Re-imagining the future for desert Australia: Designing an integrated pathway for enhancing liveability
|dc.contributor.author||Dockery, Alfred Michael|
|dc.identifier.citation||Race, D. and Dockery, A.M. and Havas, L. and Joyce, C. and Mathew, S. and Spandonide, B. 2017. Re-imagining the future for desert Australia: Designing an integrated pathway for enhancing liveability. International Journal of Sustainable Development. 20 (1-2): pp. 146-165.|
Copyright © 2017 Inderscience Enterprises Ltd. The desert regions of the world comprise about 25% of the world's land surface and are home to 500 million people, yet are often portrayed as extreme places with resident communities marginalised from mainstream development. Australia has a relatively vast desert region, covering about 70% of the continent and home to about 200,000 people. As in most desert regions around the world, perceptions of hardship and isolation are enduring images with communities seen to be stoic yet in need of subsidies from the 'mainstream' economy. The multi-dimensional nature of the debate about the future of Australia's desert region often leaves policy makers with little overarching synthesis to guide public policy. This article draws together research on climate change, energy, housing and transport to provide a transdisciplinary analysis of how the desert region could become a highly liveable and prosperous area for existing and new residents.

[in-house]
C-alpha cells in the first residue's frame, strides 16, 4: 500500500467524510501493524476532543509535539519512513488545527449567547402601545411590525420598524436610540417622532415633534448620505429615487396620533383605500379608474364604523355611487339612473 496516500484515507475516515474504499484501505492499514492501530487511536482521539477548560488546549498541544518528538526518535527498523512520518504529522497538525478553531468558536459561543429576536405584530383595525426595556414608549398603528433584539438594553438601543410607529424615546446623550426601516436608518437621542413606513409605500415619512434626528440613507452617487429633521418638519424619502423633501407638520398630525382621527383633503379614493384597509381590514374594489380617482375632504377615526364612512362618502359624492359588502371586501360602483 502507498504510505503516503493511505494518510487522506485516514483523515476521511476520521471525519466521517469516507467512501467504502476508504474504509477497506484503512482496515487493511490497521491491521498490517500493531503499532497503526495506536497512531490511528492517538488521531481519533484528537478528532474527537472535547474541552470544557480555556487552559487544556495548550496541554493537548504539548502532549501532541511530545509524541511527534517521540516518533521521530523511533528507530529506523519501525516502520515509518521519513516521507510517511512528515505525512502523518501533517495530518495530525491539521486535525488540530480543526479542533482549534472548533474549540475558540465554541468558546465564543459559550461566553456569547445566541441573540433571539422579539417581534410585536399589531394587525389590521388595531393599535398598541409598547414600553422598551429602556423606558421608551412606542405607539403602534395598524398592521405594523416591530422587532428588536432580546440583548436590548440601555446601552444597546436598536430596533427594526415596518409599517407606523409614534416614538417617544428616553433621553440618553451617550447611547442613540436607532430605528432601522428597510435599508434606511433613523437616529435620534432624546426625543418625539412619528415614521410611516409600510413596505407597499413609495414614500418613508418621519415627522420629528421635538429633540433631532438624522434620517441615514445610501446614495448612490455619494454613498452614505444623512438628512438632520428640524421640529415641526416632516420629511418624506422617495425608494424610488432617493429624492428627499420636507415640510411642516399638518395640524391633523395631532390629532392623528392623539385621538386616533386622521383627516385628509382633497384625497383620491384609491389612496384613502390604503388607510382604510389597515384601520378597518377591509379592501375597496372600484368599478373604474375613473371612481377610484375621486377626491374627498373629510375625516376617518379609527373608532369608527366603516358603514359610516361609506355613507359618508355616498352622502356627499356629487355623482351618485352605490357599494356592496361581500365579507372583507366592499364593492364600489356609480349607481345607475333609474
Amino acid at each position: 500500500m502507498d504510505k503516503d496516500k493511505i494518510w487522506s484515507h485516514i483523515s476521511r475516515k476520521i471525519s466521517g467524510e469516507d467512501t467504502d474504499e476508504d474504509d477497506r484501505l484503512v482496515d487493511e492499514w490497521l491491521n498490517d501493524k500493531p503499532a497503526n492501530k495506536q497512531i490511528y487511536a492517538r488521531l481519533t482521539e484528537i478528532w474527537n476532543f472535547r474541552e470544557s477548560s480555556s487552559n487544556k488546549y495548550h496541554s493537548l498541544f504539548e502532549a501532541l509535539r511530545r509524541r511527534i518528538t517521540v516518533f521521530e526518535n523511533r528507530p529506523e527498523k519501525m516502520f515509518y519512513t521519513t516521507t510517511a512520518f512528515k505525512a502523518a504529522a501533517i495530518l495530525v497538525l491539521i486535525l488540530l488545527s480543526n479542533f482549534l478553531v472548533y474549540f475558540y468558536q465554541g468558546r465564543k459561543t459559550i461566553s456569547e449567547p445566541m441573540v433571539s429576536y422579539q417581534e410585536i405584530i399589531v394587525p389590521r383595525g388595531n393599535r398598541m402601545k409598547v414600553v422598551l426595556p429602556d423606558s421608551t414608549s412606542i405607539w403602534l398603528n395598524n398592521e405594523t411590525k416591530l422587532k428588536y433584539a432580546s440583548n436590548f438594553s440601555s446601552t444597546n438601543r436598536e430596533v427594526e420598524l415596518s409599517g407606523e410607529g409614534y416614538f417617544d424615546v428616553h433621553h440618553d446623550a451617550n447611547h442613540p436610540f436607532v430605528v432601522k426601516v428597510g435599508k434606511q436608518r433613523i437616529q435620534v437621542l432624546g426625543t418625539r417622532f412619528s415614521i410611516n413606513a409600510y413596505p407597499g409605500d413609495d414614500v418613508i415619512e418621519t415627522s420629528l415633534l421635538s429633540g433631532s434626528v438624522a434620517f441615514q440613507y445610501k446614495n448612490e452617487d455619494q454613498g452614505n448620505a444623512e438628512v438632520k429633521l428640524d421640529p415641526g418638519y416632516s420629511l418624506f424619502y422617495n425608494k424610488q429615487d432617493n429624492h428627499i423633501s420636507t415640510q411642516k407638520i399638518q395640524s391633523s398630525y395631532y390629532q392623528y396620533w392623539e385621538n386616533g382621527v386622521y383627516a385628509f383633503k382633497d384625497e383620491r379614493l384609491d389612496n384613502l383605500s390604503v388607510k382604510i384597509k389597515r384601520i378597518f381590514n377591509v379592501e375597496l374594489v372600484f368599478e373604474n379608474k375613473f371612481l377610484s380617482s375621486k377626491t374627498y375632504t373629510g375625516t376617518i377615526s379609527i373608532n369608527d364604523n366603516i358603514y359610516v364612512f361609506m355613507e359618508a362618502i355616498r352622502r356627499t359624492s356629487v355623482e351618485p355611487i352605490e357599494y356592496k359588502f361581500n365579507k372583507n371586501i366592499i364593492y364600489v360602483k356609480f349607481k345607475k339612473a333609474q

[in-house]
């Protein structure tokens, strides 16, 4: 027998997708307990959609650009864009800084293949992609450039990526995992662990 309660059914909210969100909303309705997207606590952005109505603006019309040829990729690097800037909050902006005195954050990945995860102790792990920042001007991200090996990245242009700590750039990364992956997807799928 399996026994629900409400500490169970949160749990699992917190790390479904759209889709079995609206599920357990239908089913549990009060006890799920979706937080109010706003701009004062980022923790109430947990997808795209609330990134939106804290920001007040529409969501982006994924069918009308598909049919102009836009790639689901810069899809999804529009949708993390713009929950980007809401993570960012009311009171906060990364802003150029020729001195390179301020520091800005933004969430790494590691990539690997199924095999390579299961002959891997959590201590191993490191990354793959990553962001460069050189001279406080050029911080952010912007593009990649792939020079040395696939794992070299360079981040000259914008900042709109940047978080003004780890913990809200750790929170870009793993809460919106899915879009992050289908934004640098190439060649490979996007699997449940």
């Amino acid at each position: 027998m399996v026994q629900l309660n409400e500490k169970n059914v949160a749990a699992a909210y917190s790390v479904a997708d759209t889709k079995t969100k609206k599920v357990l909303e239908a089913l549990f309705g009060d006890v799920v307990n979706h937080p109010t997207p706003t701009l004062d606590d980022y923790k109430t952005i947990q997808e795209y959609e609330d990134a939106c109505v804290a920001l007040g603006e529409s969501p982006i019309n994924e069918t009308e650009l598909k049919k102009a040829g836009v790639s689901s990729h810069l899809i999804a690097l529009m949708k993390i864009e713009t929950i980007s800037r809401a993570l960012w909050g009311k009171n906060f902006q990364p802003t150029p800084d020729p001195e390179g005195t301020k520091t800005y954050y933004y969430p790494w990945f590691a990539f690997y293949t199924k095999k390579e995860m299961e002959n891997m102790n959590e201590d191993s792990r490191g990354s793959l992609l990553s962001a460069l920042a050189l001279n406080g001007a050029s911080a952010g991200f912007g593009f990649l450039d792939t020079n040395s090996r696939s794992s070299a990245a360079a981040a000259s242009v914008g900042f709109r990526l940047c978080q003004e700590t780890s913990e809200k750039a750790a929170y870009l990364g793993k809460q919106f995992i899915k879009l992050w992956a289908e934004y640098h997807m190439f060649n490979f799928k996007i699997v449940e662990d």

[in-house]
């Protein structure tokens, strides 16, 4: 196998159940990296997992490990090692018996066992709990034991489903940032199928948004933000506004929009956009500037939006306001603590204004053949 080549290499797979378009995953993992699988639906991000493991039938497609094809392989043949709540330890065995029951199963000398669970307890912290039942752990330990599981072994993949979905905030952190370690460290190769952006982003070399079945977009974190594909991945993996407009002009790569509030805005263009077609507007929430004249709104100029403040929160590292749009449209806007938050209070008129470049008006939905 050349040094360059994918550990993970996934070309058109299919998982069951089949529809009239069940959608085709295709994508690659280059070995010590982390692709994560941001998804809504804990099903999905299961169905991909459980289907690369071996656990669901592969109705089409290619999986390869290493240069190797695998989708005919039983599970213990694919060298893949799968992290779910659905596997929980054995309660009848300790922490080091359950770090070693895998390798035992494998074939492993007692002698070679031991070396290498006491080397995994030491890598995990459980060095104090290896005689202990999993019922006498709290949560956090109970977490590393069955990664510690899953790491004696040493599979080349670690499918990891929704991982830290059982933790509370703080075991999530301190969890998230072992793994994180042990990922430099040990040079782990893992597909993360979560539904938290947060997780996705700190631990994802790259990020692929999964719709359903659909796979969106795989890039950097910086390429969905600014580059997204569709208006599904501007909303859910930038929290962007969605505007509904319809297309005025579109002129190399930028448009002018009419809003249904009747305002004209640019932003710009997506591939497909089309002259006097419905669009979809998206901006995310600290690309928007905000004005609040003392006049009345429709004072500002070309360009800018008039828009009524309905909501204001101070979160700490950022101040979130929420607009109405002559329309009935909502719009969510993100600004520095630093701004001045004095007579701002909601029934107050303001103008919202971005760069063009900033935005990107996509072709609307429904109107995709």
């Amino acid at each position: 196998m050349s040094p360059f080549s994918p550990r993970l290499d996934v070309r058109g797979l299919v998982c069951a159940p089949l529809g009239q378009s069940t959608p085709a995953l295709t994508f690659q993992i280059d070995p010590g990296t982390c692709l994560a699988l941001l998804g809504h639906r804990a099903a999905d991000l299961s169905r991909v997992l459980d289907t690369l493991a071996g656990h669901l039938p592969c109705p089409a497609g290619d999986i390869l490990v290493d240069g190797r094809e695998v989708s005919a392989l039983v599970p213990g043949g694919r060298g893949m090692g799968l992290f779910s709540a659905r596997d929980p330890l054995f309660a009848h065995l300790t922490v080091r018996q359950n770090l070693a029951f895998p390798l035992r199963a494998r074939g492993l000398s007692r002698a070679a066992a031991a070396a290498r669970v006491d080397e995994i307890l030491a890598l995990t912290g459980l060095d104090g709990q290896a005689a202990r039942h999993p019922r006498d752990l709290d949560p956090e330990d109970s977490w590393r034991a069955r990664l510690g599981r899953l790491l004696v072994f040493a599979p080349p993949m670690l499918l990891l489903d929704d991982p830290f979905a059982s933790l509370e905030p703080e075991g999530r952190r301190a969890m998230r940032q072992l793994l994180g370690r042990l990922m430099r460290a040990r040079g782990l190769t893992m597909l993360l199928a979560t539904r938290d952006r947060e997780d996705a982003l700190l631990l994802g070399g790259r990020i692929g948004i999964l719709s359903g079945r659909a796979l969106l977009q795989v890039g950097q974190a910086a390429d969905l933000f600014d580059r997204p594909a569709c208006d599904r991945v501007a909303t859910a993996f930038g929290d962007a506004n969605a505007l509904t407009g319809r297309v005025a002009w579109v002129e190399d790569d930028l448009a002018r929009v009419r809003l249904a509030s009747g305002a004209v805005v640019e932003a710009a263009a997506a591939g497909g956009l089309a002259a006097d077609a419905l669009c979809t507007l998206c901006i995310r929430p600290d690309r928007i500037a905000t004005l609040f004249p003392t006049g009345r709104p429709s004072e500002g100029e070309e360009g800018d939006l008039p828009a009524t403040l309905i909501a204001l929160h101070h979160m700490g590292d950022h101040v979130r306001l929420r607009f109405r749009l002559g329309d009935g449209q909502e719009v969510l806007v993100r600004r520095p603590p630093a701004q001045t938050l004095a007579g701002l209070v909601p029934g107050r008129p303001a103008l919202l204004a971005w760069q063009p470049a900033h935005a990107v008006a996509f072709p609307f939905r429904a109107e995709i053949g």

|dc.title||Re-imagining the future for desert Australia: Designing an integrated pathway for enhancing liveability|
|dcterms.source.title||International Journal of Sustainable Development|
|curtin.department||Bankwest-Curtin Economics Centre|